This Sunday, I’m going to attempt to tackle four young adult novels. There is no way that I’m actually going to finish them all, but I like to be prepared. (I was a Girl Scout, after all.)
The Dust of 100 Dogs by A.S. King
I think I’m looking forward to this one the most, because it involves pirates and treasure. Emer was a pirate in the late seventeenth-century, but she was slain just before she was to run away with her lover and live happily ever after. A curse is put on her, and she must live the lives of 100 dogs before she can become a human again. When she finally gets through all 100 lives, she’s an American high school student… one who needs to get down to Jamaica to claim her treasure. I think the premise is really cool, so we’ll see if the book delivers. All of the books I’m reading on Sunday, incidentally, are from the Young Adult Library Services Association (YALSA) list of Best Books for Young Adults from 2010 and 2009.
The other three books I chose for Sunday are all realistic novels; I don’t normally choose realistic novels for myself, but sometimes reading outside my comfort zone can be enlightening. (Especially since my comfort zone involves zombies, freak shows, and serial killers.)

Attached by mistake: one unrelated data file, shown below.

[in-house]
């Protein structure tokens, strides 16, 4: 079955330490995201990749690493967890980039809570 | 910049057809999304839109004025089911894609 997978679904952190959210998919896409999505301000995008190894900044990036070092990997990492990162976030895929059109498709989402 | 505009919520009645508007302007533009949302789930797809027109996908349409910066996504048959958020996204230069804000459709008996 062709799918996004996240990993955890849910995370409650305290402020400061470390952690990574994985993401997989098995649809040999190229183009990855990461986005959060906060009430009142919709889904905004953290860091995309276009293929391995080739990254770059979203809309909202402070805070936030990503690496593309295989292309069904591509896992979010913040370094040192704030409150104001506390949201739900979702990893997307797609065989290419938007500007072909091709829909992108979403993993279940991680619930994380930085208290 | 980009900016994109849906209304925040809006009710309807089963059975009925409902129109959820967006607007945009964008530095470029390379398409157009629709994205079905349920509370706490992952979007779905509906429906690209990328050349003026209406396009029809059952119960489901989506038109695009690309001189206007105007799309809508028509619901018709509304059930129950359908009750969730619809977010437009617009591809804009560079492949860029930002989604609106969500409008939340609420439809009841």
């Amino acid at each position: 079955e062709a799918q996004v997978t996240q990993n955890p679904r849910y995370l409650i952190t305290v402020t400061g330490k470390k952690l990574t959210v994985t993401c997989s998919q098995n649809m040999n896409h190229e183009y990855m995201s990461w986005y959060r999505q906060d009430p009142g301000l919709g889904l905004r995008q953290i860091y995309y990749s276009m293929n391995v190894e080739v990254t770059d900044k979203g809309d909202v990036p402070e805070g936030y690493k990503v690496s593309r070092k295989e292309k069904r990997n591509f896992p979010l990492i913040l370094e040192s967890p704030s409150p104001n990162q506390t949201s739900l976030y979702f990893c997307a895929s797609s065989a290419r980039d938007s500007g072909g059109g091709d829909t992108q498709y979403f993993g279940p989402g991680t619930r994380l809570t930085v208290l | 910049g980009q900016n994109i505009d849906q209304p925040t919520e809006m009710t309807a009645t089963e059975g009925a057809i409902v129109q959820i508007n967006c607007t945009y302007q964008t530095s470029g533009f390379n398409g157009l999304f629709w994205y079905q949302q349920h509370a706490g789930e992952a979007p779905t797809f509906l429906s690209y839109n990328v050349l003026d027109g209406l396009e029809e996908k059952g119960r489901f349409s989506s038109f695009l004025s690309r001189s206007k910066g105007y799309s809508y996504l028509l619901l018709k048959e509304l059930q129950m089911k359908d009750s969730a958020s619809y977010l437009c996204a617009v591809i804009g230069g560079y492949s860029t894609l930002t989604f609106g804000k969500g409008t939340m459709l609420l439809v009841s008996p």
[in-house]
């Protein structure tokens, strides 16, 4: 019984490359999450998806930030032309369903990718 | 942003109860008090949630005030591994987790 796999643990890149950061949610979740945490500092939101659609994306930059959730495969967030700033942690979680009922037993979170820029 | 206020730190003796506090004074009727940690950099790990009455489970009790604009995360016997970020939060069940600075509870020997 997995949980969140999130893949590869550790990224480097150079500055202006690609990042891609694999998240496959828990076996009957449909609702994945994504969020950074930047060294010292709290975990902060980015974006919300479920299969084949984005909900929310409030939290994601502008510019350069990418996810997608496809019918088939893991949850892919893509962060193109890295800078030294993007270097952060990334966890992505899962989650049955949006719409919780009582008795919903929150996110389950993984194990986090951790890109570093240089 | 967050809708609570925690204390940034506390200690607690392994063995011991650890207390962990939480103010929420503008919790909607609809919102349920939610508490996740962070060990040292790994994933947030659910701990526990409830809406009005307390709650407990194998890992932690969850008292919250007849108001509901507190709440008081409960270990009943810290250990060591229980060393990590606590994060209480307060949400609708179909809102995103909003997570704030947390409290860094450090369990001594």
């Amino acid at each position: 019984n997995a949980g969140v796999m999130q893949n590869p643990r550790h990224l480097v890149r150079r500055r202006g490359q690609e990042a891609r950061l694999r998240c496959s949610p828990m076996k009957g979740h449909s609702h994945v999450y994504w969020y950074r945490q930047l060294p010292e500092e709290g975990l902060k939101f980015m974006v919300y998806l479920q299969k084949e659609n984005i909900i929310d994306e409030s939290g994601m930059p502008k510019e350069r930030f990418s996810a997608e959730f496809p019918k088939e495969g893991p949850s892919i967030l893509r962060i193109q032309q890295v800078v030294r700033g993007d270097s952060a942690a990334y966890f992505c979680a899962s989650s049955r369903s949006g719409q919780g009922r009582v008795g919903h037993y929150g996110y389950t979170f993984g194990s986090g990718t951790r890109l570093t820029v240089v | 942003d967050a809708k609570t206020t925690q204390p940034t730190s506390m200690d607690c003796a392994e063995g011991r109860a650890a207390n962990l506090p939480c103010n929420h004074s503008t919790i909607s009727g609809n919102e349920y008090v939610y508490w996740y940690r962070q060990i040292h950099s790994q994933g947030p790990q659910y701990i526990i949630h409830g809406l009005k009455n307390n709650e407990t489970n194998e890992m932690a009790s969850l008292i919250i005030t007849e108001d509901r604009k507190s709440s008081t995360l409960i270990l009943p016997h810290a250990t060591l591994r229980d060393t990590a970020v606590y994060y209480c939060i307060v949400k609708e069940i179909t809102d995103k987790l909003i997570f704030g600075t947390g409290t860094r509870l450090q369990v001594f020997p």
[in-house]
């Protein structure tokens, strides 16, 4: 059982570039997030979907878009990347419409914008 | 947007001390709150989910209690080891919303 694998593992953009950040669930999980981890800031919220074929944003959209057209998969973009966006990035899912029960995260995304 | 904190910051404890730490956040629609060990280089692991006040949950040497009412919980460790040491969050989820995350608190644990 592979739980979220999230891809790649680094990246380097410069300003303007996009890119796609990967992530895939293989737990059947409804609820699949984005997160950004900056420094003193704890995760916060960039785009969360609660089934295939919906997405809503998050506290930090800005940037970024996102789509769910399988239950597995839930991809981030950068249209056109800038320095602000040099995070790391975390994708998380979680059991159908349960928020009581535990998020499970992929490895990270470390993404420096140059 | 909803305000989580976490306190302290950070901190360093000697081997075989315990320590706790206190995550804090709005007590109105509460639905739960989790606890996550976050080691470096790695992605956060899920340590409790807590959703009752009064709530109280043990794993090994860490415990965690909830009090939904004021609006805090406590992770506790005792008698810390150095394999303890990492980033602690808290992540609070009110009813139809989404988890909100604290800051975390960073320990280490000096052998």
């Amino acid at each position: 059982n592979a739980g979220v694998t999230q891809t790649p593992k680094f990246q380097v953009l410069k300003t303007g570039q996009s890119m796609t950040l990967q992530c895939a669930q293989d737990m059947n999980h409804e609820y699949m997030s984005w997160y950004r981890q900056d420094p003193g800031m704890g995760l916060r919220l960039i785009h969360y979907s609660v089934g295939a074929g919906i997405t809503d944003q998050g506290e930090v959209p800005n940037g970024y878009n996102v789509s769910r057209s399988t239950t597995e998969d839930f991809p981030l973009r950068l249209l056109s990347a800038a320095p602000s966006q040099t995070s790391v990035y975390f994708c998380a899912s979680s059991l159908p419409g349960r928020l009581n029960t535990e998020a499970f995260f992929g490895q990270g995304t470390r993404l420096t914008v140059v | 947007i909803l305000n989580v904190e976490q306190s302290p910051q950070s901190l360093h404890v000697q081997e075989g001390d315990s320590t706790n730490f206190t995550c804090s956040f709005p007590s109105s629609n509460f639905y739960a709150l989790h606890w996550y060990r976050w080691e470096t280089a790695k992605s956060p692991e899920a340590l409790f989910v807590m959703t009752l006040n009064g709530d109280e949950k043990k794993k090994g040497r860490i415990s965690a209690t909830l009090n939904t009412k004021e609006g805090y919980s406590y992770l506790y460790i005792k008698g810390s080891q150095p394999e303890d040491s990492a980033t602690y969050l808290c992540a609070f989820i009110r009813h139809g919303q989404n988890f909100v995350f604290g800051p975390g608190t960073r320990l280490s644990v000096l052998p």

King of the Screwups by K.L Going
Liam is popular, athletic, stylish… but it’s not enough for his father, who thinks he can’t do anything right. Liam gets kicked out of his house and goes to live with his gay, glam-rocker, disc jockey uncle in a trailer in upstate New York. In this new place, he can become whoever he wants to be. So who will he choose to be? K.L. Going is also the author of Fat Kid Rules the World, which was a Printz Award Honor book.
Bog Child by Siobhan Dowd
Ireland in the 1980s was a troubled place. Fergus is a courier for Sinn Féin, his brother is on a hunger strike, and he and his uncle find a body in a bog. Fergus attempts to make sense of the world around him as the mystery of the bog child deepens. I’ll admit, I know next to nothing about Irish history (it’s not a strong point in northern New Jersey schools), so I’m excited to read this one.
In the Path of Falling Objects by Andrew Smith
Jonah and Simon are hitchhiking across the country during the Vietnam War when they accept a ride from the wrong person. The man in the car is insane, and his female companion is desperate. Oh yeah, and Jonah and Simon have a gun. I’m especially looking forward to this book, partially because one of the Library of Congress Subject Headings is, “Psychopaths — Juvenile fiction.”
One last thing: you guys are planning on reading some great stuff on Sunday! The responses range from “the Bible and hymnal at church,” to “Harry Potter!”, to “I have no idea.” Keep up the good work!